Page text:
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When men feel as though they are headed towards a crisis, or plunging headline into one, we instinctively have the knee-jerk impulse to fix it, numb it, or just get the f out of there– whatever the quickest option is to stop and suppress the issue at hand.

This can work quite well for some time, until it doesn’t. Eventually there does come a point when that impulse starts to fail us. We find that we are trying to run from a crisis that only gets louder and more persistent. We eventually have to come face to face with this primal sense of what we fear most.

The Crucial Choice We All Must Make.

As men, we really have one choice; we can either double down on controlling, fixing, fighting and fleeing – doubling down on our impulse to resist – or we can decide to learn slowly, softly and in different ways to build a new nervous system. We can learn to relax into our purpose, mature our response programming, and slowly become the humans, the men and the fathers we are meant to be.

In the past, we may have been either too scared or too overwhelmed to become this version of ourselves. There’s a real fear when we start to be in contact with this vulnerable place, that if we slow down, life is going to overtake us. We fear we may lose everything we’ve worked so hard to build, or go crazy in the process. We keep running until our coping mechanisms turn on us.

Our Culture Allows Men to Keep Putting off Doing the Work.

The narrative of masculinity that’s woven into our culture allows us to always get away with putting off or pushing down or otherwise hiding behind a performance of false toughness, false dominance, false control.

For me, having just become a father, I didn’t anticipate all the ways I might need to work on my nervous system, all the ways I should deal with my trauma before our son arrived.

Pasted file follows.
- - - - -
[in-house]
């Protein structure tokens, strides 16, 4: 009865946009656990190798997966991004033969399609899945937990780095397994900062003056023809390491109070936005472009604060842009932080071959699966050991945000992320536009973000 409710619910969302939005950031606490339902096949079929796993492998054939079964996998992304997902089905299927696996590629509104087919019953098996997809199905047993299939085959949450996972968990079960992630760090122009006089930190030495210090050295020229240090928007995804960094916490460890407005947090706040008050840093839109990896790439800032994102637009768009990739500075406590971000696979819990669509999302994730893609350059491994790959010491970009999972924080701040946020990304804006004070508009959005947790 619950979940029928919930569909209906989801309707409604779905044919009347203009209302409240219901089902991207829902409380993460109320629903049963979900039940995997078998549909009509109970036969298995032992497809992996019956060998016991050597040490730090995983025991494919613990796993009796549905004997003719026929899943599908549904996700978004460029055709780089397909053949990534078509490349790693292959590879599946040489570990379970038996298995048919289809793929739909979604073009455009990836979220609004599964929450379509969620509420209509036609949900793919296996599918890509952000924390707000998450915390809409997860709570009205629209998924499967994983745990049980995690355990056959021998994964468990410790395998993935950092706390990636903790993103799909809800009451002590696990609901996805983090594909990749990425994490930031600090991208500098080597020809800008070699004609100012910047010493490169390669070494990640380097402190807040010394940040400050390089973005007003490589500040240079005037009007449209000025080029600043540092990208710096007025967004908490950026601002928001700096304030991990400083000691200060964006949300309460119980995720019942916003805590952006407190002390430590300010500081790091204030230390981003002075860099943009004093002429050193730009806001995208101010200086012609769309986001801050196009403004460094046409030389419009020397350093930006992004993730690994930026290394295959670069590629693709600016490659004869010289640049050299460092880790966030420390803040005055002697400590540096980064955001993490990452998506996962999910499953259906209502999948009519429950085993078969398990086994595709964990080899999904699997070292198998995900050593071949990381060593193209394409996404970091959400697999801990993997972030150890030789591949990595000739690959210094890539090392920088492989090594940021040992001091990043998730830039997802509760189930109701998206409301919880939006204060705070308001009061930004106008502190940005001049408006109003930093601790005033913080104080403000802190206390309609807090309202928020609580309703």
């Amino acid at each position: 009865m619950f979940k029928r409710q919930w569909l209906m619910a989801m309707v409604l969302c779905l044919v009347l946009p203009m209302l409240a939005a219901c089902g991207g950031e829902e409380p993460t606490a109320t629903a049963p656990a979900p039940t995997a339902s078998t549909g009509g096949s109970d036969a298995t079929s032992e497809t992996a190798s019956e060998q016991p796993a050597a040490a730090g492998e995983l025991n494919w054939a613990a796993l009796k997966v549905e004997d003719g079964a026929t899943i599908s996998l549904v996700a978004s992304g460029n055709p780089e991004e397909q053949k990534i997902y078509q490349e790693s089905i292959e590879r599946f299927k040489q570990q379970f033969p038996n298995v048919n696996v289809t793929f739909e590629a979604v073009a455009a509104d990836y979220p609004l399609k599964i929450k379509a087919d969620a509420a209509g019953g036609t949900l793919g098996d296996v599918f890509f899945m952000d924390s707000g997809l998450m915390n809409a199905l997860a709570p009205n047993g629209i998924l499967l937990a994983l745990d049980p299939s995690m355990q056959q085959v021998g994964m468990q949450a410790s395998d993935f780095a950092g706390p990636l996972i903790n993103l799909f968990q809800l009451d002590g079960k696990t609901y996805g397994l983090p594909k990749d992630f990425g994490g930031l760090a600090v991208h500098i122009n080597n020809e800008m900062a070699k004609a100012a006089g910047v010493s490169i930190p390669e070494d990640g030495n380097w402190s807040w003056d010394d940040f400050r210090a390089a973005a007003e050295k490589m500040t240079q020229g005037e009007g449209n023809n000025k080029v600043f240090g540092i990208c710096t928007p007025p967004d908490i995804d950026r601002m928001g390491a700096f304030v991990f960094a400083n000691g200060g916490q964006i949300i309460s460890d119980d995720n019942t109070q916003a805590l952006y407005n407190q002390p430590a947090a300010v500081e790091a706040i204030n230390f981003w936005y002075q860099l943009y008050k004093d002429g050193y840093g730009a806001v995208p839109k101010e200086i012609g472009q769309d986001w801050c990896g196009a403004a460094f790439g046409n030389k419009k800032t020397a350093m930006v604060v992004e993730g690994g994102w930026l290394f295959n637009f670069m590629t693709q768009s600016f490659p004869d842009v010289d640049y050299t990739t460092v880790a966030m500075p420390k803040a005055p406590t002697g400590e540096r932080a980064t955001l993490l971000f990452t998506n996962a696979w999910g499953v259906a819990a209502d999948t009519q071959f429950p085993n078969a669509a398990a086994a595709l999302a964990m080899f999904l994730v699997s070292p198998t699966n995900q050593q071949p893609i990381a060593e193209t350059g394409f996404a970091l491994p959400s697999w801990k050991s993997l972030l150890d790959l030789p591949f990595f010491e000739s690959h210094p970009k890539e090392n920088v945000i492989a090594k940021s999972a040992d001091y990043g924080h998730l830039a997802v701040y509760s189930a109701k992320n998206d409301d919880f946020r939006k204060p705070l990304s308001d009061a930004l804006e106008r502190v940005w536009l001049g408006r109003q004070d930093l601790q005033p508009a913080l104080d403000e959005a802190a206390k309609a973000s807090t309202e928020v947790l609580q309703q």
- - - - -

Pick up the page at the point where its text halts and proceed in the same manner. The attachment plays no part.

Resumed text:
I had no idea how dysregulating it is to be in daily contact with a baby. They are like these little pools of totally present stillness. It’s a wild ride- as many of you know!

We think our nervous system works well when we’re in control, and if we get scared, we can just rev it up — drink some coffee, have a beer in the evening. Continue to pull all the levers works… until it starts to malfunction, becomes dependence or interferes with our relationships.

We need to make the choice to meet our biggest fears and learn how to settle our nervous systems as a gift to others. Instead, we put it off because it’s easy. We return to the old hits that the nervous system can handle: control, victimization, vices, speed and being righteous.

On top of this, we live in a culture that is essentially switched on to emergency all of the time. One of the problems is that we look around and we don’t see anybody making these difficult choices. So we don’t want to be the ones to act first in fear that people will believe we think of ourselves as “special” or “important.” We keep our heads down. We go along to get along.

There are many ways that culture pinches us to try and force us to stay in trauma and stay in fight or flight. I invite men to try and think about these questions:

  • Do you recognise the importance of leadership that actually includes listening and being with these types of questions?
  • How is my contact with my deepest fear?
  • How is my contact with my purpose?
  • How is my contact with my anxiety around the fact that I don’t know my purpose?
  • Am I being truthful with myself?
  • How is my relationship with discomfort?
  • How is my relationship with the unknown?

These are the kinds of questions that compose a genuine adulthood. They are the questions that unmake a culture of mob trauma, imitation and fear. They allow men to take personal responsibility for our own nervous system and consciously make the decision to separate from our vice — or hide under the culture.

We have the responsibility to ask these questions. To understand our relationship to our own purpose, our relationship to our nervous system, our relationship to our adult self and our relationship to discomfort. When we bring the crisis home as men, we bring the crisis into our bodies.

This is not a cultural crisis, it’s a personal crisis and we’ve been running from it for a long time. At one point or another in our lifetime we are going to be faced with these questions. We have to recognise as men that we don’t get to be victims because we have a nervous system that essentially supports or is covered up by a violent system.

Being a man isn’t hard. But being a man that refuses to wake up, that’s what’s hard.

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